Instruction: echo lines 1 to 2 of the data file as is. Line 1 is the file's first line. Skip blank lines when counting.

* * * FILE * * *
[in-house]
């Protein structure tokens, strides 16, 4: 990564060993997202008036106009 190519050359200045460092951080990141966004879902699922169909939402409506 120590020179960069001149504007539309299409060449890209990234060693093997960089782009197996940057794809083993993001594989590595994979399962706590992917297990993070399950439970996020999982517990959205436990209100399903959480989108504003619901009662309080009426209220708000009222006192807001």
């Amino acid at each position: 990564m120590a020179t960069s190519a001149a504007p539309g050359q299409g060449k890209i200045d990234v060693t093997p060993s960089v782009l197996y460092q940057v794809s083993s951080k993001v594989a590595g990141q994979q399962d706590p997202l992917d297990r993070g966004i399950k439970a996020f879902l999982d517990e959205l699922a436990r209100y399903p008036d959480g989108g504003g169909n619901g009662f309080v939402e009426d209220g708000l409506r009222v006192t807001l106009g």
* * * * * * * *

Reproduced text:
[in-house]
């Protein structure tokens, strides 16, 4: 990564060993997202008036106009 190519050359200045460092951080990141966004879902699922169909939402409506 120590020179960069001149504007539309299409060449890209990234060693093997960089782009197996940057794809083993993001594989590595994979399962706590992917297990993070399950439970996020999982517990959205436990209100399903959480989108504003619901009662309080009426209220708000009222006192807001």